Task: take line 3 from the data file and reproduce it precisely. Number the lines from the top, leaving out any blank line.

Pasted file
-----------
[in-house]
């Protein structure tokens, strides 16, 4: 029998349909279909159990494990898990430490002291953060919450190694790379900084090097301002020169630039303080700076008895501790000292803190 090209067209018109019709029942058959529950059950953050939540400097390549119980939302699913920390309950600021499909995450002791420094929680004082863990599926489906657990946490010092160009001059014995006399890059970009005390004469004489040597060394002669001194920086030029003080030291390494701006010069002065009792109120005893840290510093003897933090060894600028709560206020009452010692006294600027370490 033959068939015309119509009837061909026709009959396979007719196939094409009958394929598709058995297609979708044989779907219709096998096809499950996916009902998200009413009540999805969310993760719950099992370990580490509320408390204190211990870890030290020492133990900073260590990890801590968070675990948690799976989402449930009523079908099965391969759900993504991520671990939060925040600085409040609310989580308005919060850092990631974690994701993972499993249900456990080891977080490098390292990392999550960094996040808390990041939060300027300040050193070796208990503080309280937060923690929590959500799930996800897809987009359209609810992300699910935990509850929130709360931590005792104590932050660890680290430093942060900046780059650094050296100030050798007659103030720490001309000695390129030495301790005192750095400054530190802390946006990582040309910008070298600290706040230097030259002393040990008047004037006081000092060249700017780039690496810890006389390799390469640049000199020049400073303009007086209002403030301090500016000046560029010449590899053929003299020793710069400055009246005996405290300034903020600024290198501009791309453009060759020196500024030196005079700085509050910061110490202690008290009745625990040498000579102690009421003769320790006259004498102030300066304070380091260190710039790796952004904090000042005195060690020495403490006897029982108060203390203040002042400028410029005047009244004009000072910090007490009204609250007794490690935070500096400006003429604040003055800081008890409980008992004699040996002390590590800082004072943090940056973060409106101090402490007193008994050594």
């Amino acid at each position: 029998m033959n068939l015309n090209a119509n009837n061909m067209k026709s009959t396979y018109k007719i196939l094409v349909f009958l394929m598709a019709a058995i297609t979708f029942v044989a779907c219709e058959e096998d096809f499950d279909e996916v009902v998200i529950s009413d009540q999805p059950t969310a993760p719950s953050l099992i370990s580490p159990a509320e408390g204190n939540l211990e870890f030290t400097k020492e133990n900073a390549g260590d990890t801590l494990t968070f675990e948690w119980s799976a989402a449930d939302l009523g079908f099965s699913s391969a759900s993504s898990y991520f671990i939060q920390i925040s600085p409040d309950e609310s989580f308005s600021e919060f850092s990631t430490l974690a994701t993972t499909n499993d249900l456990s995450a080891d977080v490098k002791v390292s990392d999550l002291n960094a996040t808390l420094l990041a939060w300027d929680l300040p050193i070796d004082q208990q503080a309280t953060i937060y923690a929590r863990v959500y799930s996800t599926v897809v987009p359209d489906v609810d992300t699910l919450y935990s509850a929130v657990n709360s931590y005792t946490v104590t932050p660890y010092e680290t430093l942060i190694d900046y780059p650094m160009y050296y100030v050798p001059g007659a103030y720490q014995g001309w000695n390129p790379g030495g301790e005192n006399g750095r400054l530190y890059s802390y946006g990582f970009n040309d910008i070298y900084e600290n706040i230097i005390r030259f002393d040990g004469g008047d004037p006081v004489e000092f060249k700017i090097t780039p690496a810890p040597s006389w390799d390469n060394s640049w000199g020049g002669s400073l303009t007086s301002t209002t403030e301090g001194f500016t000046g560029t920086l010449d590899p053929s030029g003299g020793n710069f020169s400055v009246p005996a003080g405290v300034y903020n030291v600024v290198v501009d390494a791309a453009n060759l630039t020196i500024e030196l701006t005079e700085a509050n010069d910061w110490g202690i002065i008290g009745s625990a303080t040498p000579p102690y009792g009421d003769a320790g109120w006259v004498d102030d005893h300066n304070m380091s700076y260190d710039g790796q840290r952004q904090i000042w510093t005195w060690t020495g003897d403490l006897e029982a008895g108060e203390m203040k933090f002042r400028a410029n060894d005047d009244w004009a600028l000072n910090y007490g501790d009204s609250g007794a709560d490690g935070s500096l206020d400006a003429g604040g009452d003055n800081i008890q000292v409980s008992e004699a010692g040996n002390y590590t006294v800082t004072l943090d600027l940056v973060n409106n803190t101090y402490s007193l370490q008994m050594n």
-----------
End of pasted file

């Amino acid at each position: 029998m033959n068939l015309n090209a119509n009837n061909m067209k026709s009959t396979y018109k007719i196939l094409v349909f009958l394929m598709a019709a058995i297609t979708f029942v044989a779907c219709e058959e096998d096809f499950d279909e996916v009902v998200i529950s009413d009540q999805p059950t969310a993760p719950s953050l099992i370990s580490p159990a509320e408390g204190n939540l211990e870890f030290t400097k020492e133990n900073a390549g260590d990890t801590l494990t968070f675990e948690w119980s799976a989402a449930d939302l009523g079908f099965s699913s391969a759900s993504s898990y991520f671990i939060q920390i925040s600085p409040d309950e609310s989580f308005s600021e919060f850092s990631t430490l974690a994701t993972t499909n499993d249900l456990s995450a080891d977080v490098k002791v390292s990392d999550l002291n960094a996040t808390l420094l990041a939060w300027d929680l300040p050193i070796d004082q208990q503080a309280t953060i937060y923690a929590r863990v959500y799930s996800t599926v897809v987009p359209d489906v609810d992300t699910l919450y935990s509850a929130v657990n709360s931590y005792t946490v104590t932050p660890y010092e680290t430093l942060i190694d900046y780059p650094m160009y050296y100030v050798p001059g007659a103030y720490q014995g001309w000695n390129p790379g030495g301790e005192n006399g750095r400054l530190y890059s802390y946006g990582f970009n040309d910008i070298y900084e600290n706040i230097i005390r030259f002393d040990g004469g008047d004037p006081v004489e000092f060249k700017i090097t780039p690496a810890p040597s006389w390799d390469n060394s640049w000199g020049g002669s400073l303009t007086s301002t209002t403030e301090g001194f500016t000046g560029t920086l010449d590899p053929s030029g003299g020793n710069f020169s400055v009246p005996a003080g405290v300034y903020n030291v600024v290198v501009d390494a791309a453009n060759l630039t020196i500024e030196l701006t005079e700085a509050n010069d910061w110490g202690i002065i008290g009745s625990a303080t040498p000579p102690y009792g009421d003769a320790g109120w006259v004498d102030d005893h300066n304070m380091s700076y260190d710039g790796q840290r952004q904090i000042w510093t005195w060690t020495g003897d403490l006897e029982a008895g108060e203390m203040k933090f002042r400028a410029n060894d005047d009244w004009a600028l000072n910090y007490g501790d009204s609250g007794a709560d490690g935070s500096l206020d400006a003429g604040g009452d003055n800081i008890q000292v409980s008992e004699a010692g040996n002390y590590t006294v800082t004072l943090d600027l940056v973060n409106n803190t101090y402490s007193l370490q008994m050594n």